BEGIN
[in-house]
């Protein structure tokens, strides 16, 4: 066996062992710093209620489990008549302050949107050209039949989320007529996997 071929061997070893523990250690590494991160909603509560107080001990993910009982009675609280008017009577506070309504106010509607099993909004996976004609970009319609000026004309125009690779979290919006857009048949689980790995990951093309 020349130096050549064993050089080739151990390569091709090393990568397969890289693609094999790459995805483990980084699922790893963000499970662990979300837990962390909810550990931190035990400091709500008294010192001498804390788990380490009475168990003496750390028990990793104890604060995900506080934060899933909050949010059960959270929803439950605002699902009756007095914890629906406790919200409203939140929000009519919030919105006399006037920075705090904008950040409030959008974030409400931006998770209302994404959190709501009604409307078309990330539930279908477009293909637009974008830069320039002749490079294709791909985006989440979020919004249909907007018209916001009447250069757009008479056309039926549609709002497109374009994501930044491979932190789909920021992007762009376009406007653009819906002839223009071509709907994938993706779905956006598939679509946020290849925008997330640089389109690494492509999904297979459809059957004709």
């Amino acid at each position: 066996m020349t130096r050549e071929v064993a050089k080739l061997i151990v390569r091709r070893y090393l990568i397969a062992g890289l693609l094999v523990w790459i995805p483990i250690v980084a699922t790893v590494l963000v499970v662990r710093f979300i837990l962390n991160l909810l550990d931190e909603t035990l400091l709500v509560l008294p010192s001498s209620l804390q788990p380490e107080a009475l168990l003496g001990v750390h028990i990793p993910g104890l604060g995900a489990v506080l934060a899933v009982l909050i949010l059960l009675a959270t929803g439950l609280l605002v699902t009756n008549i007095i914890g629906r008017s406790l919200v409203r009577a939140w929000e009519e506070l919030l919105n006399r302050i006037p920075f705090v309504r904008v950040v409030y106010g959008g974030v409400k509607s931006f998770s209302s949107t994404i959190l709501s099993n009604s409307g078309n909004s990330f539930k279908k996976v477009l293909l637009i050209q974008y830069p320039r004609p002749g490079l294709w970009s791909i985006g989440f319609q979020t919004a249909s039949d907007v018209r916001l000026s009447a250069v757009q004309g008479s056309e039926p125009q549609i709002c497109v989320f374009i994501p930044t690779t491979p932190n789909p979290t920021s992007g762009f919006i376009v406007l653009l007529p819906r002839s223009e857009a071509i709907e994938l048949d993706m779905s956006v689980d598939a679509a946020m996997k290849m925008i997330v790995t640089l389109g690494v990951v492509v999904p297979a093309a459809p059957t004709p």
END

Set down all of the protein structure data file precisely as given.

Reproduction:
[in-house]
């Protein structure tokens, strides 16, 4: 066996062992710093209620489990008549302050949107050209039949989320007529996997 071929061997070893523990250690590494991160909603509560107080001990993910009982009675609280008017009577506070309504106010509607099993909004996976004609970009319609000026004309125009690779979290919006857009048949689980790995990951093309 020349130096050549064993050089080739151990390569091709090393990568397969890289693609094999790459995805483990980084699922790893963000499970662990979300837990962390909810550990931190035990400091709500008294010192001498804390788990380490009475168990003496750390028990990793104890604060995900506080934060899933909050949010059960959270929803439950605002699902009756007095914890629906406790919200409203939140929000009519919030919105006399006037920075705090904008950040409030959008974030409400931006998770209302994404959190709501009604409307078309990330539930279908477009293909637009974008830069320039002749490079294709791909985006989440979020919004249909907007018209916001009447250069757009008479056309039926549609709002497109374009994501930044491979932190789909920021992007762009376009406007653009819906002839223009071509709907994938993706779905956006598939679509946020290849925008997330640089389109690494492509999904297979459809059957004709």
């Amino acid at each position: 066996m020349t130096r050549e071929v064993a050089k080739l061997i151990v390569r091709r070893y090393l990568i397969a062992g890289l693609l094999v523990w790459i995805p483990i250690v980084a699922t790893v590494l963000v499970v662990r710093f979300i837990l962390n991160l909810l550990d931190e909603t035990l400091l709500v509560l008294p010192s001498s209620l804390q788990p380490e107080a009475l168990l003496g001990v750390h028990i990793p993910g104890l604060g995900a489990v506080l934060a899933v009982l909050i949010l059960l009675a959270t929803g439950l609280l605002v699902t009756n008549i007095i914890g629906r008017s406790l919200v409203r009577a939140w929000e009519e506070l919030l919105n006399r302050i006037p920075f705090v309504r904008v950040v409030y106010g959008g974030v409400k509607s931006f998770s209302s949107t994404i959190l709501s099993n009604s409307g078309n909004s990330f539930k279908k996976v477009l293909l637009i050209q974008y830069p320039r004609p002749g490079l294709w970009s791909i985006g989440f319609q979020t919004a249909s039949d907007v018209r916001l000026s009447a250069v757009q004309g008479s056309e039926p125009q549609i709002c497109v989320f374009i994501p930044t690779t491979p932190n789909p979290t920021s992007g762009f919006i376009v406007l653009l007529p819906r002839s223009e857009a071509i709907e994938l048949d993706m779905s956006v689980d598939a679509a946020m996997k290849m925008i997330v790995t640089l389109g690494v990951v492509v999904p297979a093309a459809p059957t004709p």